“The Power of the Earth”
So what makes this a pagan story?
There is an occult tradition of “ley lines,” currents of energy that run below the surface of the earth. Where these lines intersect, you have “places of power,” often the sites of prehistoric shrines or medieval cathedrals. Or so they say.
Hyam, the hero of Emissary, is a young man who has a mysterious access to the power of the earth. When he’s able to connect to it, he can perform mighty feats of magic. In fact, his magic is so awesomely powerful, the army that follows him seems to be going along just for the ride.
The point is that the “magic” comes from the earth itself, whose power is just sitting there until a specially gifted individual, good or bad, makes use of it. That’s what makes this a pagan book. There is no suggestion made that the world of Emissary belongs to any personal God who might be sovereign over it. Given the fantastic things that can be done by Hyam and his kind, there would hardly seem to be a place for God in this imaginary world. God would be redundant.
Hyam has to fight an evil “mage” who has access to this same power of the earth and uses it to massacre anyone who might stand between him and world conquest. The characters who help Hyam are nice, and those allied to the bad mage are not so nice. A little of this goes a long way.
Mr. Bunn populates his world with stock characters we have already met in other fantasies too numerous to mention. There’s the incredibly beautiful young woman who falls in love with Hyam and knows kung-fu (oh, please); the crusty but benign old wizard who mentors him and her; the inevitable female warriors who are much better than the men; and elves, of course. We gotta have elves.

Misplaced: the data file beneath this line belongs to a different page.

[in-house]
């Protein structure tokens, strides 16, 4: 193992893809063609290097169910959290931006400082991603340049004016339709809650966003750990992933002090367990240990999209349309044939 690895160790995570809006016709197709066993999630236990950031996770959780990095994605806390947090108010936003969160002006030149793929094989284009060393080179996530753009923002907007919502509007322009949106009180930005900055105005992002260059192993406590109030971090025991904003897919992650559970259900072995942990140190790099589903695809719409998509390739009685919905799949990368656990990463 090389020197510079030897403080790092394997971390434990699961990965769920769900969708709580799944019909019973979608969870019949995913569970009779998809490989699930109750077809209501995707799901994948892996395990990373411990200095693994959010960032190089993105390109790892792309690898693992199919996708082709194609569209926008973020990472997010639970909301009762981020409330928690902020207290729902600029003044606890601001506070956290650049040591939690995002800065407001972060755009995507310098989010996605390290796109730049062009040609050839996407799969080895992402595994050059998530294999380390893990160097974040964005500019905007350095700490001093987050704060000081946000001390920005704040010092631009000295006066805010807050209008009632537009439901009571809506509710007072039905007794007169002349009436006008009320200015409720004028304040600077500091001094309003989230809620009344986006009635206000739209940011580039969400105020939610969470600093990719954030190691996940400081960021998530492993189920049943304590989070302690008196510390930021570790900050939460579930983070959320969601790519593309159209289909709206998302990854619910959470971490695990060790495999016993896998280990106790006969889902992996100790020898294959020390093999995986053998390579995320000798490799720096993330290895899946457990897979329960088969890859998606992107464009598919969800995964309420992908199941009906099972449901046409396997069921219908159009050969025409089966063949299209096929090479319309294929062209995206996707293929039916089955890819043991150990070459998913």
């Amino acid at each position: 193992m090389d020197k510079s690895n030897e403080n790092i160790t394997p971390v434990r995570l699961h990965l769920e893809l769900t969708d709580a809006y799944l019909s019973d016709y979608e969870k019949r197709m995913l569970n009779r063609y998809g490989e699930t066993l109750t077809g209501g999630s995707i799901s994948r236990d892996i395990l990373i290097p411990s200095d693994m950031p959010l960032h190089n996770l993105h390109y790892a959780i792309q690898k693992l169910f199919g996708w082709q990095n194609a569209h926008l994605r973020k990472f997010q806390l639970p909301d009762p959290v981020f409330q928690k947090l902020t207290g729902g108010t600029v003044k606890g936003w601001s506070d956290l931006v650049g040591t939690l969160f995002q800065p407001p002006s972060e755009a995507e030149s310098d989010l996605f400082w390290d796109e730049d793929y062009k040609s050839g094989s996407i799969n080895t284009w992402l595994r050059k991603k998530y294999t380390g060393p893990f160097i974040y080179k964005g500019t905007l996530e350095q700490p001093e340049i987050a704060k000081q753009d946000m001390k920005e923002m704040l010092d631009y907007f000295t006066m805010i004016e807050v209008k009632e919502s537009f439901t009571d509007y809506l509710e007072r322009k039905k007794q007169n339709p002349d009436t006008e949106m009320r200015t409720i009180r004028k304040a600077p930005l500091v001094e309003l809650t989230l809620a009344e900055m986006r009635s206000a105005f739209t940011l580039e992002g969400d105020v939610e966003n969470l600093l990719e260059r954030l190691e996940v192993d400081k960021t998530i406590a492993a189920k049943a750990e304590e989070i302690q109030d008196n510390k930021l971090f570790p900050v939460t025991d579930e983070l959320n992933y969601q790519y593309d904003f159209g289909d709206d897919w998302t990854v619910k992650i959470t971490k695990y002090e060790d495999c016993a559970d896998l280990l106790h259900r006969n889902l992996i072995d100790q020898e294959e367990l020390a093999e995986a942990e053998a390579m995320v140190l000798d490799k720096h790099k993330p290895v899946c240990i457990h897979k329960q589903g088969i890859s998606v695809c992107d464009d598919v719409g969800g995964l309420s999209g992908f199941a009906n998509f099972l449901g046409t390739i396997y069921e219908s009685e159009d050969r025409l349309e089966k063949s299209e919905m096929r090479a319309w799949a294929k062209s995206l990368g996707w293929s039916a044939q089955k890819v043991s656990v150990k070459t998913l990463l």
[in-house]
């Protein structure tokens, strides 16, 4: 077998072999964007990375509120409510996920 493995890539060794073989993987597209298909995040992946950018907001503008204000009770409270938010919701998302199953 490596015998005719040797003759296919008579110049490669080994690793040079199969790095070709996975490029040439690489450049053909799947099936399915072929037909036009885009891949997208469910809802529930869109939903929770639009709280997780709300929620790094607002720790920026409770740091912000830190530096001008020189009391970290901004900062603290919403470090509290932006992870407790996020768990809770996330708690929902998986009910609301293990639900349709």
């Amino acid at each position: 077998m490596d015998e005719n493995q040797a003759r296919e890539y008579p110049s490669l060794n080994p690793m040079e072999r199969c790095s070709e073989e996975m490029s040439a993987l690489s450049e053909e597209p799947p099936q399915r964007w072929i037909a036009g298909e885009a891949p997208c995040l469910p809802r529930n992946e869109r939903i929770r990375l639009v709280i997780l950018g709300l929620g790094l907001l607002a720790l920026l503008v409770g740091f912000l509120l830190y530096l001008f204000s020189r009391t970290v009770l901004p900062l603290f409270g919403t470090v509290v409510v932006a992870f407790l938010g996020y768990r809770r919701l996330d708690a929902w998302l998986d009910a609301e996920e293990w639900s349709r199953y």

Oh—and Hyam himself may be a survivor or a descendant of a possibly extinct race of people, once upon a time universally feared and hated, called “Milantians.” We presume that this has nothing to do with Mylanta, a classic heartburn remedy. It is implied that we’ll find out more about this in the sequels. Ho-hum.
One thing our culture already has more than enough of is completely secular fantasies. Hundreds of them are published every year. For the most part, these stories are awash with magic, wish-fulfillment, gorgeous young women, elves, and whatnot. You’d think writers in a genre whose supposed lifeblood is imagination would be more imaginative. You’d think the readers would demand it. But then the readers only see what’s out there. They haven’t been given much opportunity to opt for something better.
Fantasy matters for two reasons. First, there’s a lot of it, and it’s always popular. But more importantly, fantasy, like poetry, has access to regions of the human heart and mind not so easily reached by other forms of literature. It would be good to put that special quality to use in service to Christ’s Kingdom. T. Davis Bunn might have done that; but he didn’t.
So I suppose we’ll just have to keep looking for such stories till we find some.
Topics: Culture , Fiction, Media / Arts